from School CIO
Peter Grunwald is the founder and president of Grunwald Associates, a market research and strategic consulting firm that has been conducting industry-wide surveys on education and technology since 1995 . School CIO recently got Grunwald's perspective on why today's kids are more tech-savvy than ever, and what that means for educators.
Q. How do you think this generation of students is different from previous ones?
A. Kids are taking control of the media they use, whereas the model in previous generations was passive consumption. Students today are producing content themselves, which is reflected in the explosion of personal Web pages, profiles on social networking sites, blogging, podcasts and so on. The whole definition of a cool kid has changed. Now, cool kids are often smart about technology and use it to amplify their voices. From a school's standpoint, this has implications for the expectations about technology that kids bring with them to school.
Q. Your current study investigates students and social networking. What should CIOs be aware of in this domain?
A. There's a lot of focus on the dangers of the Internet and social networking sites in terms of kids connecting with people they ought not to or being exposed to inappropriate content. There is some of that, as there is in a variety of other media. There hasn't been much discussion yet of the educational benefits of social networking. It's hard to predict, but connecting kids in geographically diverse locations to collaborate on projects or learn about each other's realities and cultures can be useful. Multiplayer games and simulations also have educational value. The possibilities are going to become more obvious as the dangers are dealt with or, better yet, put into perspective.
Q. Do new technologies mean that old tools like television have less value?
A. We have found that kids who have the Internet at home are also watching TV, listening to the radio, and talking on the telephone. So the issue becomes how to deal with attention spans that are a product of multitasking. Sometimes that means that kids have shorter attention spans. Or it can mean that the student is used to being in control of where his attention is. That doesn't mean throw out the TV as a deliverer of instructional media. TV is just part of a broader package of technology. The more important matter is understanding the role of all kinds of media in engaging and reaching students.
Q. How can technology be used to engage students?
A. Technology needs to be seamlessly integrated into the classroom rather than making it something that students have to get up and walk to. If I'm playing a game or answering a quiz question, the fact that I'm calling on information that I may have on a handheld device, laptop, or on the Internet becomes less relevant as the technology becomes more robust. Technology as a discrete activity, separate from everyday learning, is going to become less important.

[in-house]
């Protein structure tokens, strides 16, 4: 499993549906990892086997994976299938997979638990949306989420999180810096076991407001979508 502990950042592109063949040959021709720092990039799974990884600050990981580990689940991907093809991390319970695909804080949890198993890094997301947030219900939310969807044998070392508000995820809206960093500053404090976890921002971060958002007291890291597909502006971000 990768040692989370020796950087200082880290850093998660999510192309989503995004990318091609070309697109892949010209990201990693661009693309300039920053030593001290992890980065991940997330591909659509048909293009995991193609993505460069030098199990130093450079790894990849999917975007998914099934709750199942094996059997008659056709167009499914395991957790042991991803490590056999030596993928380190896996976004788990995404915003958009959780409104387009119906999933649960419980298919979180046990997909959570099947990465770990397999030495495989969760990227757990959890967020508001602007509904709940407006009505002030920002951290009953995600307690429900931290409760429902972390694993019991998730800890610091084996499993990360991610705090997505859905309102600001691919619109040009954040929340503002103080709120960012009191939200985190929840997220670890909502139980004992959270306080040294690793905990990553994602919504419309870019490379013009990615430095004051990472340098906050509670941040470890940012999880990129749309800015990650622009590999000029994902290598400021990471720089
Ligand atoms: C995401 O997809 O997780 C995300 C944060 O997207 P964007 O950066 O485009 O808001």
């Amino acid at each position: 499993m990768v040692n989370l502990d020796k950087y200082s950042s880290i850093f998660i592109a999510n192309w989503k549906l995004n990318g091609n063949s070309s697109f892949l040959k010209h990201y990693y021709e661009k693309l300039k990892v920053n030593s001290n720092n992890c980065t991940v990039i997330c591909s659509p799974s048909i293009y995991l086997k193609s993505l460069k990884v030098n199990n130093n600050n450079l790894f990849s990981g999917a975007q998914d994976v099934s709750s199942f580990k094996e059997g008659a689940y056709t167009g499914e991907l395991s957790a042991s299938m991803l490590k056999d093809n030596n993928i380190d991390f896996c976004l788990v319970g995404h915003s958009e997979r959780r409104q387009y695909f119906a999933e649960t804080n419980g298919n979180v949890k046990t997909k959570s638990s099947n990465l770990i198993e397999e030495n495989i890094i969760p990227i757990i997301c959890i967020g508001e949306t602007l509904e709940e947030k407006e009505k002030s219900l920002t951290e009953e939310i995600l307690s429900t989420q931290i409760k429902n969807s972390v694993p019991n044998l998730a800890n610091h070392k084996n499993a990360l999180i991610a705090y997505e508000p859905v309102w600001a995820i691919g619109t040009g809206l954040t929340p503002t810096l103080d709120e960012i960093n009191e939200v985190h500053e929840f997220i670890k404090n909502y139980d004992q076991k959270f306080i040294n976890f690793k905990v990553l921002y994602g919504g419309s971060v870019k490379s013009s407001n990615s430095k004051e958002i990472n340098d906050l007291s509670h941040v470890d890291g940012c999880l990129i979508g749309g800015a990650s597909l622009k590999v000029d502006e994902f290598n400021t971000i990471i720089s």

Q. Have you found that school districts use technology more for administrative rather than instructional purposes?
A. I wouldn't want to quantify one over the other. It's easier to figure out, "How can we more accurately record information such as attendance?" The benefits are more readily apparent than the benefits of using technology to help deliver instruction and engage students in the subject area. However, taxpayers and the public think first and mostly of technology's benefits in the classroom. Since taxpayers are significant stakeholders in how schools construct and spend their budgets, it's important to keep in mind that from the public's standpoint, using technology for instruction is the primary consideration.
Q. What advice do you have for CIOs based on your research?
A. What is often most surprising to school district leaders is the importance of supporting and encouraging parental participation in technology decision making. In some ways it's counterintuitive. It means one more set of stakeholders to deal with, which can complicate the decision-making process. But the data is pretty compelling that when it is done intelligently, there is a strong connection between the level of parental participation and the size and health of the technology operation as a whole. It's really all about buy-in. Whenever you are dealing with a constituency, if they feel that they have a stake in the decisions, they'll be much more likely to back technology initiatives.
Lindsay Oishi is a graduate student in Learning Sciences and Technology Design at Stanford University.
Grunwald Associates is conducting a study on student social networking with the National School Boards Association in January 2007. CIOs can volunteer to participate in the telephone survey by contacting Grunwald Associates through its Web site, http://www.grunwald.com. The Web site also reports research discussed in this article.